In the aftermath of an affair, many partners ask the question, “can a relationship survive an affair”? Whether you’re in a long-term partnership or a legally defined marital union, many betrayed partners wonder if staying together is a plausible option to consider.
Mining for some specific details about the infidelity is a good place to start. Affairs happen for many different reasons, inquiring as to the why can give a good indication of whether trying to work things out after an affair is a reasonable consideration.
Why do people cheat? Even those of us specific to this industry could spend days discussing the whys. When you ask your cheating partner why it happened, a few common themes can present themselves.
One is a general lack of boundaries, combined with an unanticipated opportunity or proposition. A one-night stand can be put into this category, especially if alcohol was involved. The theme here is that the relationship did not have any horrific, out of the norm, problems, and it was a one-time occurrence. The cheating husband, wife or partner does not come down on the betrayed to blame him/her, there is a clear and present, “oh my God, what did I do, this was a huge f*** up!”
We’d say salvaging this sort of situation has a good prognosis. If the betrayed partner wants to offer the opportunity because the overall relationship has been positive, respectful and it feels worth the effort.
We say the ball is in the betrayed spouse’s court. If the unfaithful is willing to make the effort to genuinely engage in some affair recovery counseling, groups and ride the roller coaster of emotions the betrayed partner will need to process, then it looks good.
These scenarios do not deal with an unfaithful spouse trying to re-write the history of the partnership either, he/she feels deep regret, embarrassment and horror at what has happened. The unfaithful here has a pretty solid sense of self, can tolerate the intensity of pain and angry in the betrayed spouse and isn’t fighting against a lot of narcissism.
If an unfaithful spouse has a high degree of self-centered behaviors, like being defensive when the betrayed spouse is angry or sad, or just plain out of control, then the recovery of the marriage or partnership can be more difficult.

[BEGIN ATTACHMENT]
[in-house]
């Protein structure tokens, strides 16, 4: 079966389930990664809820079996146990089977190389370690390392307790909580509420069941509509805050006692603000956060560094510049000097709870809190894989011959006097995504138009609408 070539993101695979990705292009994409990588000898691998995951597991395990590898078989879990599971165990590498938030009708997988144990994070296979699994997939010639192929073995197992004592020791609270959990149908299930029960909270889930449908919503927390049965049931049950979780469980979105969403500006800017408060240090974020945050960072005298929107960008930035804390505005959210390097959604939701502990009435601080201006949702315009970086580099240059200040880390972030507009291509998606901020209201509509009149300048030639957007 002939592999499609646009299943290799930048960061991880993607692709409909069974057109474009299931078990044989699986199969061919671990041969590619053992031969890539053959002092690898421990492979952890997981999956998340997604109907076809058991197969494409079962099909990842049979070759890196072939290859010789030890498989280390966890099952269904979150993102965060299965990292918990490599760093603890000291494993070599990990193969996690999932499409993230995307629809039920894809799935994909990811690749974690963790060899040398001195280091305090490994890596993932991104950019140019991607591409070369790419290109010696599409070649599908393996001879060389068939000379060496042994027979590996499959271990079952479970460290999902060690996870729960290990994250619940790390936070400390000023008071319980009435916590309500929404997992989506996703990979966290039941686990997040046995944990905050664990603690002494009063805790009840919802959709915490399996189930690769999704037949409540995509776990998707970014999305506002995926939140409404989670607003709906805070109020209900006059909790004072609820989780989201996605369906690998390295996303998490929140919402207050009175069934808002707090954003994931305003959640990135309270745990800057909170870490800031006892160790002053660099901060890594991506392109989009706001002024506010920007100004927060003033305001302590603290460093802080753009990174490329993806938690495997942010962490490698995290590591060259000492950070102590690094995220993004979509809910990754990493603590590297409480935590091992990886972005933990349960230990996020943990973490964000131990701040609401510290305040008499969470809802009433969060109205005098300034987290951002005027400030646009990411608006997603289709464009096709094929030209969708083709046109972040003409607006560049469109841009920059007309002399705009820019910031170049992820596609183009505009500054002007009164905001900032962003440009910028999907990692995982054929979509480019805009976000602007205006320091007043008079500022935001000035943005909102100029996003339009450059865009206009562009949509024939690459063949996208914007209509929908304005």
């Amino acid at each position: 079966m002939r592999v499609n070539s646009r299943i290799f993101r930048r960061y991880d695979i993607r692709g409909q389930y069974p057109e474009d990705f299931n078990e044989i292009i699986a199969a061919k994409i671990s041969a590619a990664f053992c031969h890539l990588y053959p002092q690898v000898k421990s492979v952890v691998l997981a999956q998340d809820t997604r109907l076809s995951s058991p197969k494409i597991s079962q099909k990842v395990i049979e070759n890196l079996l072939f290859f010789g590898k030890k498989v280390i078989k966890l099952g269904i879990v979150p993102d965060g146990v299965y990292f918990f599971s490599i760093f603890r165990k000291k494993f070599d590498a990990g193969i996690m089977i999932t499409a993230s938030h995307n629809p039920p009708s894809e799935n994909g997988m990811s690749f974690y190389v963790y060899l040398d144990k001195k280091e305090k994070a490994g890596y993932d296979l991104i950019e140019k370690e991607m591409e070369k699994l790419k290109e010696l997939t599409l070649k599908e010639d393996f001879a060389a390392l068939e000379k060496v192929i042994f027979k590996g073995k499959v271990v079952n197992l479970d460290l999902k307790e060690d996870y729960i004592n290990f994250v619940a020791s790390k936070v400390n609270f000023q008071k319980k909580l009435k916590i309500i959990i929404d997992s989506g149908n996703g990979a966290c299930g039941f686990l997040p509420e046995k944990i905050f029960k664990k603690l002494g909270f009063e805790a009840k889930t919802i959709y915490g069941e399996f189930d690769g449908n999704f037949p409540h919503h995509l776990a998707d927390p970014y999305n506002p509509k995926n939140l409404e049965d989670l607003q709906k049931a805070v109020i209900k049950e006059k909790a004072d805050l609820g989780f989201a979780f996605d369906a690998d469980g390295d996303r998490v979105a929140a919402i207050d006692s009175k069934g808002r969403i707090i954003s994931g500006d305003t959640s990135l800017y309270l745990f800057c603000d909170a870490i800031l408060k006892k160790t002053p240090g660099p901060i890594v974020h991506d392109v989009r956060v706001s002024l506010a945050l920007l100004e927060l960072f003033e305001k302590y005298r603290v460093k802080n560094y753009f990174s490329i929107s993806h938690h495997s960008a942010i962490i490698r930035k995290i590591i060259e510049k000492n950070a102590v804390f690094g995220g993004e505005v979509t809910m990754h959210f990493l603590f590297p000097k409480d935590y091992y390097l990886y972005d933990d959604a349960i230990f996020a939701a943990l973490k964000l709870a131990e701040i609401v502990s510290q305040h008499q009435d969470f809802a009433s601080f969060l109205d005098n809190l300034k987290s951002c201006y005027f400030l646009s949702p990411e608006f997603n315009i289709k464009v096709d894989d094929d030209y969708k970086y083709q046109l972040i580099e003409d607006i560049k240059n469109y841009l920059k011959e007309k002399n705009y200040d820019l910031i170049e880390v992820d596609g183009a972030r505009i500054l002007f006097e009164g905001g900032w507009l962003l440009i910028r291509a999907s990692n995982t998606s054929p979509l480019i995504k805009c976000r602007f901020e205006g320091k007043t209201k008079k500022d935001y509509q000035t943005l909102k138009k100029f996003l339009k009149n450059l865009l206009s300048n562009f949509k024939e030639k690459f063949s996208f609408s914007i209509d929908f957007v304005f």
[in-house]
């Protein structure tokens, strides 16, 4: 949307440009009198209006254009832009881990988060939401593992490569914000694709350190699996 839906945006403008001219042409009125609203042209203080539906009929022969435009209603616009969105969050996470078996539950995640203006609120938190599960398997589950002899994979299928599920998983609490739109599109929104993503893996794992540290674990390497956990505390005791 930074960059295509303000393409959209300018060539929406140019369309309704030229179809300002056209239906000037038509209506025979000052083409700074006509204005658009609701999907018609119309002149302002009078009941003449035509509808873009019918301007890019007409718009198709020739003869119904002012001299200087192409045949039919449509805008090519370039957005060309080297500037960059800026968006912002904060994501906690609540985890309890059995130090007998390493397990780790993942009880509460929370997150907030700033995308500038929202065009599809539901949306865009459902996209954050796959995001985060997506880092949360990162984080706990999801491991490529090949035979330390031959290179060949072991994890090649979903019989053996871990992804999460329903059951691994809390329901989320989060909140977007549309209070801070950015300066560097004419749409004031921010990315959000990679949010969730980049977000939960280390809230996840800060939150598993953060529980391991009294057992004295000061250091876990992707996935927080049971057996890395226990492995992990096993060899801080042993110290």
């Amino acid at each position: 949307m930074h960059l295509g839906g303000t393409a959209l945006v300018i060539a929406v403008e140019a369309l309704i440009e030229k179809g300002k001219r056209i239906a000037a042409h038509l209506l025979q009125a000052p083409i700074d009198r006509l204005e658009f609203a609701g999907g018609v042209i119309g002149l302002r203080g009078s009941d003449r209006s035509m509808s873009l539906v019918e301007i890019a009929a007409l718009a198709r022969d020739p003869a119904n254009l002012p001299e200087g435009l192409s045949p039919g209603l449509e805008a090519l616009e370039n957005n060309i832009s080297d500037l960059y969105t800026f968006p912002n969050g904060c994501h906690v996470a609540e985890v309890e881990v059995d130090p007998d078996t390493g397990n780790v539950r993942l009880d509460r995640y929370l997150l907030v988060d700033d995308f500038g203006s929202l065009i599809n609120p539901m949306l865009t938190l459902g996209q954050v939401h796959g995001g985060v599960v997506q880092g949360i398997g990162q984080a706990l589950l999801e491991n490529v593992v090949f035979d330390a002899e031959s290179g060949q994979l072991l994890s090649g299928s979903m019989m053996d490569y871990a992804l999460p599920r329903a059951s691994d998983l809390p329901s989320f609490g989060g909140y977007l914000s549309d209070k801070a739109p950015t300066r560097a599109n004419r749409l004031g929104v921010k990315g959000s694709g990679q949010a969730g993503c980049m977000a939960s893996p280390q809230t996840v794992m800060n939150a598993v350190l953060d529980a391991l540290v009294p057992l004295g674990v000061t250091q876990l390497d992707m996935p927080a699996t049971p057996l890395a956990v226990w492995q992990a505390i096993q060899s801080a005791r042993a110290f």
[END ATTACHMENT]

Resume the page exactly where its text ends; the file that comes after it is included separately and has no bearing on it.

Sometimes underlying issues come to surface after an affair is discovered, like the unfaithful has been suffering from depression, low self-esteem, PTSD or anxiety. So then we have a case where the unfaithful can be less available to support the betrayed in the recovery of the relationship, because he/she has some pre-existing conditions that can sabotage the efforts.
It’s like having a ship that’s going down, and the ship that’s trying to save it also has been hit. For a marriage to survive infidelity in this instance, intervention needs to be serious for both the unfaithful and the betrayed and the betrayed needs to be aware of the added elements needed for a full recovery to be possible.
In the above two examples we would be dealing with trying to recover a marriage after an affair where there has only been one betrayal. One betrayal and an unfaithful with low level pre-existing pathology, or one betrayal and some pre-existing pathology.
Overall in both these situations, you still have a highly motivated unfaithful spouse who cherishes the relationship and the betrayed partner and is not ambivalent or negative about the marriage.
When ambivalence and negativity are added to the equations, from the unfaithful partner’s side, the marriage healing process can get dicey and long. Another instance that can make healing after infidelity complex is when serial infidelity has been the norm.
Other elements that make the prognosis less appealing is an unfaithful spouse with low motivation, high levels of pre-existing pathology, especially narcissism. It doesn’t mean these relationships are not worth fighting for, often in these situations when children are involved a betrayed spouse will still make a choice to at least attempt for a certain period of time to restore the marriage. When kids are involved this can add the much-needed perseverance and patience for a betrayed spouse.
Another reason a betrayed partner might still feel the marriage is worth trying to save even when compulsive sexual behavior is present, is if the pattern of childhood abuse and neglect in the unfaithful spouse’s past has been disclosed.
Many betrayed spouses can detach from the sexual betrayals and see it as sexual addiction, and with help, learn to understand how the childhood wounds creating a maladaptive coping mechanism that can be addressed. A team of professionals specialized in sexual addiction is key to any situation where chronic infidelity has been revealed.